Learn everything about Analytics

Home » Understand All About Amazon Redshift!

Understand All About Amazon Redshift!

This article was published as a part of the Data Science Blogathon


Amazon Redshift is a data warehouse service in the cloud. While working on Redshift, we need to understand various aspects of Redshift such as cluster architecture, table design, data loading, and query performance tips, etc.

We have extensive documentation already available to cover these aspects. However, in this article, we have tried to summarize these aspects in one place so that individuals can develop an overall understanding before starting to deep dive into each aspect individually.

Understanding Cluster

Redshift cluster is a collection of computing resources called nodes. Each cluster runs an Amazon Redshift engine and contains one or more databases.

Leader and Compute nodes in the cluster

The cluster nodes are divided into leader nodes and compute nodes. The compute node is further partitioned into slices. Each slice is allocated a portion of compute node’s memory and disk space. When a table is loaded with data, the rows are distributed to node slices.

In the case of more than one compute resource, a leader node is also created for coordination among compute nodes and external communications. The compute node is transparent to end-users.

Amazon Redshift cluster

Connecting to a cluster for query execution

To execute a query on the cluster, client applications using industry-standard JDBC and ODBC drivers for PostgreSQL (Redshift is based on changes made to an older version of PostgreSQL 8.0.2).

The leader node is responsible for client communication. If the submitted query only references catalog tables (tables with a PG prefix, such as PG_TABLE_DEF) or does not references any tables, the query is executed on leader nodes. Also, there are leader node-only functions that are only executed on the leader node.

However, if the submitted query references user-created tables or system tables (tables with an STL or STV prefix) and system views (views with an SVL or SVV prefix), the leader node distributes the query to compute nodes.

The intermediate results returned by compute nodes are finally aggregated by the leader node before returning to client applications.

Cluster Nodes

Now, as we understand Redshift cluster basics, let’s understand node type, node size, and node count?

Supported node types

Amazon Redshift offers different node types based on different workload requirements such as performance, data size, future data growth, etc. Node types are divided into previous and current generation node types.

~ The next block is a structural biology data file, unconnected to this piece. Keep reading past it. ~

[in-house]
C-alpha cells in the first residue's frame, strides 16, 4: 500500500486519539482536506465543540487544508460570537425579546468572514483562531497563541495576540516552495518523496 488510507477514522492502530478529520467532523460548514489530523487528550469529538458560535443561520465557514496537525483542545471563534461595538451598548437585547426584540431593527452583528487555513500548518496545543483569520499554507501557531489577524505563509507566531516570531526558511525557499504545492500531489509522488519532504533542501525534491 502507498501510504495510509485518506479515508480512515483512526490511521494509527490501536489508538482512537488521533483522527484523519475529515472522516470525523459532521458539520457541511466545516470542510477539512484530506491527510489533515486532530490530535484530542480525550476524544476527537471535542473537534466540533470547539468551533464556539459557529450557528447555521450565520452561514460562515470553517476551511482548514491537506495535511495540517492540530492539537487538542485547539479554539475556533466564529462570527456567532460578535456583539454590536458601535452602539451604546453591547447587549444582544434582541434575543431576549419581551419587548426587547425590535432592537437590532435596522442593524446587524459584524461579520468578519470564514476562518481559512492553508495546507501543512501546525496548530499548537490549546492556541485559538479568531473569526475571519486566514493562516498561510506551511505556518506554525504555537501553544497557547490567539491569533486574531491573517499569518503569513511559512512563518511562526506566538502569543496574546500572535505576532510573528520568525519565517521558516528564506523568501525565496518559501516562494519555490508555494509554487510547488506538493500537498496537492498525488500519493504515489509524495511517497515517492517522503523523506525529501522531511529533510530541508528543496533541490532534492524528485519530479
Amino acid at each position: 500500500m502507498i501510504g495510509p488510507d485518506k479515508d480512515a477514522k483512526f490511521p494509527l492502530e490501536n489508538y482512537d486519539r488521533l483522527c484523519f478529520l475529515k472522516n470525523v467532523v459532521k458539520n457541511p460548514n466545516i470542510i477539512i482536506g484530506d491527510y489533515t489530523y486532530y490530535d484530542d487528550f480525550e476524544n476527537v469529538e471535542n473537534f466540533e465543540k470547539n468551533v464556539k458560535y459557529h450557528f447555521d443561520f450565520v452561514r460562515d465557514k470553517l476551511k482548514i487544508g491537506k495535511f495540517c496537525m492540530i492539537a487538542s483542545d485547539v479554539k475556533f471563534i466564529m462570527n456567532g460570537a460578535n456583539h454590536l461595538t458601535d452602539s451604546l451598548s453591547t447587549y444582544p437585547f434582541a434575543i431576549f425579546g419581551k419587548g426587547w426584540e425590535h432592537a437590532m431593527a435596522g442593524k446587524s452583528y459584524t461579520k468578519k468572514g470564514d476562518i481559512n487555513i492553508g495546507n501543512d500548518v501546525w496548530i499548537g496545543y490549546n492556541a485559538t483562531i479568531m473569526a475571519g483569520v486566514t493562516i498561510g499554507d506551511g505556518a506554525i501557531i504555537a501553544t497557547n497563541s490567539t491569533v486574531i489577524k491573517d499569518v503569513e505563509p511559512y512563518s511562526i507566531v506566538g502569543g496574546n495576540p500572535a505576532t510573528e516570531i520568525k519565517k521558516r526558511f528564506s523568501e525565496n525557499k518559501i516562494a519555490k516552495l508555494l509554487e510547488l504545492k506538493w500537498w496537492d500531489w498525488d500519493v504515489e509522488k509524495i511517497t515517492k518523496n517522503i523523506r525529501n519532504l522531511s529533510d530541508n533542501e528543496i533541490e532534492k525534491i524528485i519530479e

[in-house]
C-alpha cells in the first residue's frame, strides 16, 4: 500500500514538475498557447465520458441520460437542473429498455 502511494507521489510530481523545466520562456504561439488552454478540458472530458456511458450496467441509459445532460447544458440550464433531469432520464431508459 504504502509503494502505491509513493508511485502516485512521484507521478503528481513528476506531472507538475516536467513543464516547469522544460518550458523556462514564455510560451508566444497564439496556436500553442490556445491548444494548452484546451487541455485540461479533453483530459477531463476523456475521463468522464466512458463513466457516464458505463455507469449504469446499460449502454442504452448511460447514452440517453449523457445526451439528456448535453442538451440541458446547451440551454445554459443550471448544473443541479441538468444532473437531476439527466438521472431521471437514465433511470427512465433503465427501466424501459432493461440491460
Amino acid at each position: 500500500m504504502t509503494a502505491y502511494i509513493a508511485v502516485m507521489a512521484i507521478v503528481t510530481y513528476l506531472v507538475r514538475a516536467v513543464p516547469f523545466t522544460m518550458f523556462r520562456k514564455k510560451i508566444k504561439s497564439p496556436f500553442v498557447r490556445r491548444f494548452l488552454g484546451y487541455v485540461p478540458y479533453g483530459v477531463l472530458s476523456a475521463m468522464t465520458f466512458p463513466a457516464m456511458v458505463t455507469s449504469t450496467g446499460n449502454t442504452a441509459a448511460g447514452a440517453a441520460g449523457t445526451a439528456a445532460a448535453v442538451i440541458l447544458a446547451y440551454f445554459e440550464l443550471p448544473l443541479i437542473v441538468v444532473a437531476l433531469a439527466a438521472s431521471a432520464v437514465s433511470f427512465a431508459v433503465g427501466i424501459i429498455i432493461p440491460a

It is recommended to select node types from current generation node types. The current generation node type is grouped into DS2, DC2, and RA3. Each of these node types offers 2 node sizes These node sizes are based on the size of CPU, memory, and storage capacity. DC2 offers large and 8xlarge node types.

DS2 offers large and 8xlarge node types whereas RA3 offers 4xlarge and 16xlarge.

Deciding on a node type

DC2 is recommended for applications with low latency and high throughput requirements and with relatively fewer amounts of data. DS2 usage HDD for storing data which makes it less performant than DC2 and RA3.

DS2 is recommended for workloads with a relatively high amount of known data size, not expected to grow rapidly, and where performance is not the primary objective. RA3 is recommended if the data is expected to grow rapidly or if the flexibility to scale and pay for computing separate from storage is required.

Once node type is selected based on application requirements, it is required to select between node sizes. Unless there is a requirement for more resources, start with a low node size as a high node size for each node type is more expensive. Mixing of a node type and node size in a cluster is not supported.

The number of nodes in a cluster is determined by data volume as well as computing resource requirements. When any query is submitted to the leader node, it is passed to each slice for execution on the data present in that slice. There are benefits to distributing data across many slices. Once a cluster is created, the node count may be altered by cluster resize.

Resizing an existing cluster

Redshift supports two resize approaches, classic and elastic. Both approaches support node type changes, number of nodes changes, or both. However, elastic resize has certain limitations.

These limitations include limitations on the number of nodes after resizing. For example, dc2.large or ds2.xlarge node types, only double the size or half the size of the number of nodes of the original cluster are supported. Whereas classic resize does not have limitations on the number of nodes after resizing.

One more important difference between these two approaches is the number of slices after resizing. If the resizing is to be performed for performance improvement, classic resize is suggested as the total no of slices on all nodes in the cluster remains the same after elastic resizing. ​​​​​​​

Understanding Table Design

Now, we move to table design in Redshift. We will discuss three important topics here, distribution keys, column encodings, and Sort key.

Distribution Keys​​​​​​​

When data is loaded into table, Redshift usage distribution style to determine the node slice where any row is assigned to. The four distribution styles supported by Redshift are AUTO, EVEN, KEY, and ALL. For brevity, we will not explore all four styles here.

However, for performance, the suggested one is the KEY distribution style where a column is defined as a distribution key. While loading the data, Redshift distributes rows to node slices based on values in one column. Rows with the same column value are placed on the same slice.

Data distribution has two primary goals, uniform workload distribution by minimizing data skewness and minimize data movement during query execution by collocating joining rows from tables. Both goals add to minimizing query time.

Amazon Redshift distribution style

Column Encodings